Modern Chinese have developed the habit of using the character 死  (die) to spice up their colloquial expressions. Let’s take a closer look to see what we can learn from these colorful language extremes. Often these “dying” expressions are used to express negative feelings with lighthearted charm…

饿死了è sǐ le  – extremely hungry
渴死了 kě sǐ le – extremely thirsty
吓死我了 xià sǐ wǒ le – frightened me to death
疼死了 téng sǐ le – to really hurt
热死了 rè sǐ le – unbearably hot
冷死了 lěng sǐ le – unbearably cold
累死了 lèi sǐ le – dying from overwork
堵死了 dǔ sǐ le – blocked road; plugged hole
烦死了 fán sǐ le – annoyed to death
困死了 kùn sǐ le – incredibly sleepy
气死我了 qì sǐ wǒ le – infuriating me
无聊死了 wúliáo sǐle – bored to death

They can also be flipped around to express how much you enjoy something…

好吃死了 hǎochī sǐ le – so delicious! (for food)
好喝死了 hǎohē sǐ le – so tasty! (for drinks)
好玩死了 hǎowán sǐ le – so much fun!
喜欢死了 xǐhuān sǐ le – enjoy it to death!
可爱死了 kě’ài sǐ le – too cute!
美死了 měi sǐ le – so beautiful!
爱死了 ài sǐ le – love it to death!

Example:
我还在路上呢!高架堵死了!
Wǒ hái zài lùshàng ne! Gāojià dǔ sǐ le!
I’m still on the road! Traffic on the highway is horrible!

Speaker beware, older or more traditional Chinese may gasp at the mention of death, even in this casual context. Here are a few alternatives:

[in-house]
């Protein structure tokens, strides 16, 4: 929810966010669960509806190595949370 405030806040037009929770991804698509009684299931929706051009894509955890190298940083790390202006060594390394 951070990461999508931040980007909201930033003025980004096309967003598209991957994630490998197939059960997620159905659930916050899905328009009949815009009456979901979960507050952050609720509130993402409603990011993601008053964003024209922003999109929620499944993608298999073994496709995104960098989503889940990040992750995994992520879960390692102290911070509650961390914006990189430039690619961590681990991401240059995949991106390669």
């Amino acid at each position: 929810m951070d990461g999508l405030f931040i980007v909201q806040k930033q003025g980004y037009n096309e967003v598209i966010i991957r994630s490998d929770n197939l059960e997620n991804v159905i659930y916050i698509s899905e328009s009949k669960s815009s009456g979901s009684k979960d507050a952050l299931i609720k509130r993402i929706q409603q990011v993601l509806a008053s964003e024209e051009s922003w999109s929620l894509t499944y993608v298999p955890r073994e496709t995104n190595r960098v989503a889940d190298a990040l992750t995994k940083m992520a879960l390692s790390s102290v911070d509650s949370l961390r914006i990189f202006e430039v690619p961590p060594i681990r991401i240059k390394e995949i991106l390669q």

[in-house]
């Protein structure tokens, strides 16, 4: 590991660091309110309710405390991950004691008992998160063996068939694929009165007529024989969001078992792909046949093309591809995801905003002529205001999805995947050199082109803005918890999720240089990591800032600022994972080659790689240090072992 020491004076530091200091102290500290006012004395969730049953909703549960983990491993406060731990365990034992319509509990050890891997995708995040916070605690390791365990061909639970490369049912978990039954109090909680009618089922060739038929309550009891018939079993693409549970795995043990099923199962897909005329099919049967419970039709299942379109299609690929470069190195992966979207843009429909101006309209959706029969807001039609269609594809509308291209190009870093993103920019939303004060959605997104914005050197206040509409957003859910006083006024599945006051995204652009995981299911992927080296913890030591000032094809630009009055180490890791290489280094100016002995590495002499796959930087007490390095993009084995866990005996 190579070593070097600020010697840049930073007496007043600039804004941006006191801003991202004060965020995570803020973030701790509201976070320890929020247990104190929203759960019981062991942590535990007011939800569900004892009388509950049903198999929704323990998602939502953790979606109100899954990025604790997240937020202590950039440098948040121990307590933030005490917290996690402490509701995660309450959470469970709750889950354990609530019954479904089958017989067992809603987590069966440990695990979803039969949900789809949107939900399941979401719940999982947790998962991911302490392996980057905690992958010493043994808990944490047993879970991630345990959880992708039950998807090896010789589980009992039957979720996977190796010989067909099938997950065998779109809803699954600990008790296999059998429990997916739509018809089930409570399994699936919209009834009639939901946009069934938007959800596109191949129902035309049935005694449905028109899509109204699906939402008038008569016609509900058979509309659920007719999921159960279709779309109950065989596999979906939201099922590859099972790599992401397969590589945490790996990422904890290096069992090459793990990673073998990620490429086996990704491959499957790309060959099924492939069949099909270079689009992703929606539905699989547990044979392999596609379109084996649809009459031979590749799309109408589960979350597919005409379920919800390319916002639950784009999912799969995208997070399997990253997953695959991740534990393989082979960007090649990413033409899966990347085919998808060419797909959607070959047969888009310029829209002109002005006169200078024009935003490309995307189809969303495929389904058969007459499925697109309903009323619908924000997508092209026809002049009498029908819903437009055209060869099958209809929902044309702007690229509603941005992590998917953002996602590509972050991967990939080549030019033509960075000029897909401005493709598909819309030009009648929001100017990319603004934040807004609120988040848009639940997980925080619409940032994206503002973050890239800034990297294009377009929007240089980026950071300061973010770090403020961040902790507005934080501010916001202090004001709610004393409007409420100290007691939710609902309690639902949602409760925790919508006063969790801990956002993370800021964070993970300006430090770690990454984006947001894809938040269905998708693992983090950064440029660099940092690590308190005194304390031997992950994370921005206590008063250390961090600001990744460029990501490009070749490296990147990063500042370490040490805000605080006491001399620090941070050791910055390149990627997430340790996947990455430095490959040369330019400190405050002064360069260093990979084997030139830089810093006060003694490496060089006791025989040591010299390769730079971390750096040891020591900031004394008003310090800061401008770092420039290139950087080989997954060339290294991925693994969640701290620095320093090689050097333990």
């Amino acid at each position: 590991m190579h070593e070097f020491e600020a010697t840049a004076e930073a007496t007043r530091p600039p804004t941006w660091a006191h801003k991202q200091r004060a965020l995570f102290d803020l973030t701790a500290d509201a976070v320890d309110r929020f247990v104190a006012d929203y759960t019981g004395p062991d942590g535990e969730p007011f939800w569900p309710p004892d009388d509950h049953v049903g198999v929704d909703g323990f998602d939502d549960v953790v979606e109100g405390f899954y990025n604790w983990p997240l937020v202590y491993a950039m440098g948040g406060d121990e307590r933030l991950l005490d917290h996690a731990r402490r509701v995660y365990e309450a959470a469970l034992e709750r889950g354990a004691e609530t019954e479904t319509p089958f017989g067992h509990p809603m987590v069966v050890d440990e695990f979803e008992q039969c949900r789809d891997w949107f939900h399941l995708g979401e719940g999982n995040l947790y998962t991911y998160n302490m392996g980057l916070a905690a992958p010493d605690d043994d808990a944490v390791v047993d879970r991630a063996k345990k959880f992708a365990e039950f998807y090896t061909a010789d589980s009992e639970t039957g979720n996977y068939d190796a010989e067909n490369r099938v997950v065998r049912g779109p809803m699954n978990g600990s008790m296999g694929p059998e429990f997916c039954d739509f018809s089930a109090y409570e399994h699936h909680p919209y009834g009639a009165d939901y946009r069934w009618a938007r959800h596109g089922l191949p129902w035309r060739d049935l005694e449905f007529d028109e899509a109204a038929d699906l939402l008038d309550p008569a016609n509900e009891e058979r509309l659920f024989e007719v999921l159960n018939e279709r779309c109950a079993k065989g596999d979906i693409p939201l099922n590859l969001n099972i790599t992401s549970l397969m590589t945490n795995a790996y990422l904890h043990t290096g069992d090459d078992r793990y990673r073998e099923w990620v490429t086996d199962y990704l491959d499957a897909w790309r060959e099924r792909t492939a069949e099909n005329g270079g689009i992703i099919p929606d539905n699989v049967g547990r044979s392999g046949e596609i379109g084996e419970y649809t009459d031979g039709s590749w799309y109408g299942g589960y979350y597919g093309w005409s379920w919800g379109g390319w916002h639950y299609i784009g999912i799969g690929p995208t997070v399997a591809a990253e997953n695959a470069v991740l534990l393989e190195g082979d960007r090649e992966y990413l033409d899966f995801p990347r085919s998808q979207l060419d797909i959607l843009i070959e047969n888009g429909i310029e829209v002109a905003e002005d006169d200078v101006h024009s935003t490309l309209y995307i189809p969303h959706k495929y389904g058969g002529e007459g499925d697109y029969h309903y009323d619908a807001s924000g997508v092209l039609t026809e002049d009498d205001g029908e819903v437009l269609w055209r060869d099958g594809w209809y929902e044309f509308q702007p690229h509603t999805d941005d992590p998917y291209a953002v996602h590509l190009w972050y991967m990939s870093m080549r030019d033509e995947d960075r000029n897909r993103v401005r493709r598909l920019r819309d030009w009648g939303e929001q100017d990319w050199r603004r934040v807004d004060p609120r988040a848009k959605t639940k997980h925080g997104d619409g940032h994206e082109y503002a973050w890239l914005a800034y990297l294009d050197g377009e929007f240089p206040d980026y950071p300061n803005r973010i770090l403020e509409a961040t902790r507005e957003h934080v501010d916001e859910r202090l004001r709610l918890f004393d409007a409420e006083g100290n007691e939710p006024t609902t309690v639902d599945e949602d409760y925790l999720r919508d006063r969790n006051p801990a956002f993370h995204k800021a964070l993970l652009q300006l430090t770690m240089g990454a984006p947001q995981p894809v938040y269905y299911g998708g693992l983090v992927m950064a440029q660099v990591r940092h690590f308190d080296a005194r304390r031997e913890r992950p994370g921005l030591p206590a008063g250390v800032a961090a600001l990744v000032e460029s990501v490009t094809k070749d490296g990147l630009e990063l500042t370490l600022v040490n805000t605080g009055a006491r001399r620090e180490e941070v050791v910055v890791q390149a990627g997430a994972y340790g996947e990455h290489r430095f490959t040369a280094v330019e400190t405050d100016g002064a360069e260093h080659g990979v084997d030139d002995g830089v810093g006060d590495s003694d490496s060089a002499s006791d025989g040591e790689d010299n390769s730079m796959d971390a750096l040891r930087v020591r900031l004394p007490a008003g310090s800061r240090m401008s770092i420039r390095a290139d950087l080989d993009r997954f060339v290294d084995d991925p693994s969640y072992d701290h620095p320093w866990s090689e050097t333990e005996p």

烦得要命 fán dé yàomìng – terribly annoying
甜得要命 tián dé yàomìng – sickeningly sweet
慢得要命 màn dé yàomìng – awfully slow
爱得要命 ài dé yàomìng – love (it/you) to death

Another beware, to many these expressions have a girly overtone to them. Manly men may prefer to use more neutral sounding phrases such as…

复杂得不得了 fùzá dé bùdéliao – exceedingly complicated
好得不得了 hǎo dé bùdéliao – extremely good
爱得不得了 ài dé bùdéliao – desperately love (it/you)

Example:
这巧克力蛋糕好吃得不得了,你别和我抢哦!
Zhè qiǎokèlì dàngāo hǎochī dé bùdéliao, nǐ bié hé wǒ qiǎng o!
This chocolate cake tastes so good! Don’t fight me for it!

The Western equivalent would be dropping an F-bomb, as in: It’s effin great! It’s the shit! It’s the bomb!

“WTF?!” bursts from your mouth, coated with a tinge of contempt.

Isn’t Chinese supposed to be a culture of subtlety without extremes? Why this sudden contradiction?

Good question!

Let’s explore this further together and see what we come up with.

Perhaps (just perhaps) it is because Chinese in the 21st century prefer to…

Lighten up and take themselves less seriously, or
Play around with humorous expressions and clever puns, or
Express a point with more color and strength, or
<insert your own personal observation here.>

One thing is certain: Chinese have a long tradition of wordplay drawing from the vast resources of the world’s oldest living language.

Said another way about this kind of slang…

Presently this popular patois predilection parades pesky patterns of promulgation.